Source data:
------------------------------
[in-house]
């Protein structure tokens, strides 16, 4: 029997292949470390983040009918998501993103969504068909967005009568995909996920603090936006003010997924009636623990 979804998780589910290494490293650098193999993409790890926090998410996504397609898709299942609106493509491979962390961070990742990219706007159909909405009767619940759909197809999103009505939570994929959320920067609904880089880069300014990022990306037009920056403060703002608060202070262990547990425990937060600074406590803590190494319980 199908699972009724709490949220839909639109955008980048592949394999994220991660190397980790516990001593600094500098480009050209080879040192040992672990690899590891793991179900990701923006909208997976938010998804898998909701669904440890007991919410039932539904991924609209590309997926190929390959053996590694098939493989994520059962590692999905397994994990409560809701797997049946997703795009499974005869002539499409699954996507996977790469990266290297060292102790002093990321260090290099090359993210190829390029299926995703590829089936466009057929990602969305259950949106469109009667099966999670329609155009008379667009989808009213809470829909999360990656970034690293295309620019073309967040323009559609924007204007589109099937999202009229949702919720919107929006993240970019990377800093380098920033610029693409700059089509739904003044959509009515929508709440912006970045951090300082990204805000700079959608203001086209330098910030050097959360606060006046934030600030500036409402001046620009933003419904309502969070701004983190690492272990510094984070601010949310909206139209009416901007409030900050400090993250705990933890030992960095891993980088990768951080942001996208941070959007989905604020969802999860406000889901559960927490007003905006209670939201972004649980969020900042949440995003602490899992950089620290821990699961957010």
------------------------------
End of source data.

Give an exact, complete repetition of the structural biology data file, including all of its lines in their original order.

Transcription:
[in-house]
């Protein structure tokens, strides 16, 4: 029997292949470390983040009918998501993103969504068909967005009568995909996920603090936006003010997924009636623990 979804998780589910290494490293650098193999993409790890926090998410996504397609898709299942609106493509491979962390961070990742990219706007159909909405009767619940759909197809999103009505939570994929959320920067609904880089880069300014990022990306037009920056403060703002608060202070262990547990425990937060600074406590803590190494319980 199908699972009724709490949220839909639109955008980048592949394999994220991660190397980790516990001593600094500098480009050209080879040192040992672990690899590891793991179900990701923006909208997976938010998804898998909701669904440890007991919410039932539904991924609209590309997926190929390959053996590694098939493989994520059962590692999905397994994990409560809701797997049946997703795009499974005869002539499409699954996507996977790469990266290297060292102790002093990321260090290099090359993210190829390029299926995703590829089936466009057929990602969305259950949106469109009667099966999670329609155009008379667009989808009213809470829909999360990656970034690293295309620019073309967040323009559609924007204007589109099937999202009229949702919720919107929006993240970019990377800093380098920033610029693409700059089509739904003044959509009515929508709440912006970045951090300082990204805000700079959608203001086209330098910030050097959360606060006046934030600030500036409402001046620009933003419904309502969070701004983190690492272990510094984070601010949310909206139209009416901007409030900050400090993250705990933890030992960095891993980088990768951080942001996208941070959007989905604020969802999860406000889901559960927490007003905006209670939201972004649980969020900042949440995003602490899992950089620290821990699961957010």